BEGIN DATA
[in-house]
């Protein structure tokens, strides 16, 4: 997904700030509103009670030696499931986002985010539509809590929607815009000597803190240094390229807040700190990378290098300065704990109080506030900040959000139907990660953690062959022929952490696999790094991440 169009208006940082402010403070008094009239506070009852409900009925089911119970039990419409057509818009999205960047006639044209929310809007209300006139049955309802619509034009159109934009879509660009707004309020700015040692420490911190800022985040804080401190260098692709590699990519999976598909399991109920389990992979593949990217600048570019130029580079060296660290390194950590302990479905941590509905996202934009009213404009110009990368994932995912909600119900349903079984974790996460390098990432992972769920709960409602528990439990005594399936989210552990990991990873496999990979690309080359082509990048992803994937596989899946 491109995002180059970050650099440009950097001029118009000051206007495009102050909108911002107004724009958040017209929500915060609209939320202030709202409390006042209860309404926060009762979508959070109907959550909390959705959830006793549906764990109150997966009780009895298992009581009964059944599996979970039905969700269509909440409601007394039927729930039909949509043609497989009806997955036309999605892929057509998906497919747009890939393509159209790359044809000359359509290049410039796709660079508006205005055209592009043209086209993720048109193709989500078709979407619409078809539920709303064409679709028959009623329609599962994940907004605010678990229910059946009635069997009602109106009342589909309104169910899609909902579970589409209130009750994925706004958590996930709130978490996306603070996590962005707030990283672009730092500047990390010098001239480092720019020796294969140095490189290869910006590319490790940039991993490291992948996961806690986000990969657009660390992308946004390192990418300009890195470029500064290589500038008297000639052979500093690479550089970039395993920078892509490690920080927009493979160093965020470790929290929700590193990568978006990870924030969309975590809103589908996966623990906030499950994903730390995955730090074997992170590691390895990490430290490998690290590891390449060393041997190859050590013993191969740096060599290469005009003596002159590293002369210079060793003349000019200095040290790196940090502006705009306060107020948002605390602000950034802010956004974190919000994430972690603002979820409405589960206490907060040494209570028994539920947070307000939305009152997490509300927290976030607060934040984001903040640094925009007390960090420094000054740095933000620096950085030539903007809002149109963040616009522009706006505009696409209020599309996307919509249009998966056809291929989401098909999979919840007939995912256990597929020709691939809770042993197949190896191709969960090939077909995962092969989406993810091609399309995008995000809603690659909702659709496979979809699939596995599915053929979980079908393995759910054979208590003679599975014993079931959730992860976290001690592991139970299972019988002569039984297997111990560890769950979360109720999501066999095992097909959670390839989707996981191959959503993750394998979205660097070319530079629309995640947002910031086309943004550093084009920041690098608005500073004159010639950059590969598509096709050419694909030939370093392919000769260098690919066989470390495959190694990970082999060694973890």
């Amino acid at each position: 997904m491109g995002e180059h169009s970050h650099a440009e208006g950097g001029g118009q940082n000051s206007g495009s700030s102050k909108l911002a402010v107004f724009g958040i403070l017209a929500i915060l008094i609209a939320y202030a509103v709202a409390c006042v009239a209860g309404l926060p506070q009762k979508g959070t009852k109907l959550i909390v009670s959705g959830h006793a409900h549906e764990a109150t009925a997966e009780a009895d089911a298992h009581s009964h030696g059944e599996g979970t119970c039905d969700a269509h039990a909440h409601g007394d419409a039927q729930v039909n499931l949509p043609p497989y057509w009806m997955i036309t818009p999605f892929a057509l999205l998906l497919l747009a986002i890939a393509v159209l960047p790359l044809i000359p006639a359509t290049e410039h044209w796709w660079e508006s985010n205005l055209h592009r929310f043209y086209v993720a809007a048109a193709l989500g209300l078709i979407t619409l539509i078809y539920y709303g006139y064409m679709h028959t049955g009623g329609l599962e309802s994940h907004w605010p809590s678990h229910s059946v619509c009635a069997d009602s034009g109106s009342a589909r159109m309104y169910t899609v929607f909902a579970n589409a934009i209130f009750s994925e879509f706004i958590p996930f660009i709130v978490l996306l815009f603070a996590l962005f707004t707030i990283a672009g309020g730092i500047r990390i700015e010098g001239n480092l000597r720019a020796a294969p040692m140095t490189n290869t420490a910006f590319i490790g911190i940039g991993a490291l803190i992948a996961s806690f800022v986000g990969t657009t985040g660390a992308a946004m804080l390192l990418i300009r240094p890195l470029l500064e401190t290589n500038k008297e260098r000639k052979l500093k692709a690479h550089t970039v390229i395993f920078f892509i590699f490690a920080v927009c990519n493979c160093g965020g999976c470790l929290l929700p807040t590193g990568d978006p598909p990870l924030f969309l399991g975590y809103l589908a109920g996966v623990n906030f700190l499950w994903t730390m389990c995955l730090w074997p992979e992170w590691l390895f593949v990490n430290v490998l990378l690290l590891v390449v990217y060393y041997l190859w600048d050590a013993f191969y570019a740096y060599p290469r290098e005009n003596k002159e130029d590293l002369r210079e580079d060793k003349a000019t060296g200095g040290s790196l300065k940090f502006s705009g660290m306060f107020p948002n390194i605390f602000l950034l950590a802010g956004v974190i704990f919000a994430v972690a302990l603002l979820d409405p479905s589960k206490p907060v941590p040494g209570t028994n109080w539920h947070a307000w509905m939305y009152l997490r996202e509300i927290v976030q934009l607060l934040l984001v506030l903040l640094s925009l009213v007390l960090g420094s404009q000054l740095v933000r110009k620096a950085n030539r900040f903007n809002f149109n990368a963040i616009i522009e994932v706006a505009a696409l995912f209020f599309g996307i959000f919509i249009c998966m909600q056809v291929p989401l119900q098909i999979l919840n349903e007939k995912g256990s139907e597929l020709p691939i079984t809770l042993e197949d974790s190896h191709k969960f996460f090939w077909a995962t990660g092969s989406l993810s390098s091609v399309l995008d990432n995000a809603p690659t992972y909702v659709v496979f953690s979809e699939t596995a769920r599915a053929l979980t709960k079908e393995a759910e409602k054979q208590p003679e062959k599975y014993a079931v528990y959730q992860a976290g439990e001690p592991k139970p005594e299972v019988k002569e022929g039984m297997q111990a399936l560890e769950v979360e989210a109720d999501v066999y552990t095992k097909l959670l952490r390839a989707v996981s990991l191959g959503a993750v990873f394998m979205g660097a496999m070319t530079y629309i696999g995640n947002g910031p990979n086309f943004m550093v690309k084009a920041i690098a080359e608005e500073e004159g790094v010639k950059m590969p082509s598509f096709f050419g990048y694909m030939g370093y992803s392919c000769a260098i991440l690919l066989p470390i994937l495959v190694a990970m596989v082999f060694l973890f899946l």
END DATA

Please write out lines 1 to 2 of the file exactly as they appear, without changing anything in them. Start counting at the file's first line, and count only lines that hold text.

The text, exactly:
[in-house]
């Protein structure tokens, strides 16, 4: 997904700030509103009670030696499931986002985010539509809590929607815009000597803190240094390229807040700190990378290098300065704990109080506030900040959000139907990660953690062959022929952490696999790094991440 169009208006940082402010403070008094009239506070009852409900009925089911119970039990419409057509818009999205960047006639044209929310809007209300006139049955309802619509034009159109934009879509660009707004309020700015040692420490911190800022985040804080401190260098692709590699990519999976598909399991109920389990992979593949990217600048570019130029580079060296660290390194950590302990479905941590509905996202934009009213404009110009990368994932995912909600119900349903079984974790996460390098990432992972769920709960409602528990439990005594399936989210552990990991990873496999990979690309080359082509990048992803994937596989899946 491109995002180059970050650099440009950097001029118009000051206007495009102050909108911002107004724009958040017209929500915060609209939320202030709202409390006042209860309404926060009762979508959070109907959550909390959705959830006793549906764990109150997966009780009895298992009581009964059944599996979970039905969700269509909440409601007394039927729930039909949509043609497989009806997955036309999605892929057509998906497919747009890939393509159209790359044809000359359509290049410039796709660079508006205005055209592009043209086209993720048109193709989500078709979407619409078809539920709303064409679709028959009623329609599962994940907004605010678990229910059946009635069997009602109106009342589909309104169910899609909902579970589409209130009750994925706004958590996930709130978490996306603070996590962005707030990283672009730092500047990390010098001239480092720019020796294969140095490189290869910006590319490790940039991993490291992948996961806690986000990969657009660390992308946004390192990418300009890195470029500064290589500038008297000639052979500093690479550089970039395993920078892509490690920080927009493979160093965020470790929290929700590193990568978006990870924030969309975590809103589908996966623990906030499950994903730390995955730090074997992170590691390895990490430290490998690290590891390449060393041997190859050590013993191969740096060599290469005009003596002159590293002369210079060793003349000019200095040290790196940090502006705009306060107020948002605390602000950034802010956004974190919000994430972690603002979820409405589960206490907060040494209570028994539920947070307000939305009152997490509300927290976030607060934040984001903040640094925009007390960090420094000054740095933000620096950085030539903007809002149109963040616009522009706006505009696409209020599309996307919509249009998966056809291929989401098909999979919840007939995912256990597929020709691939809770042993197949190896191709969960090939077909995962092969989406993810091609399309995008995000809603690659909702659709496979979809699939596995599915053929979980079908393995759910054979208590003679599975014993079931959730992860976290001690592991139970299972019988002569039984297997111990560890769950979360109720999501066999095992097909959670390839989707996981191959959503993750394998979205660097070319530079629309995640947002910031086309943004550093084009920041690098608005500073004159010639950059590969598509096709050419694909030939370093392919000769260098690919066989470390495959190694990970082999060694973890």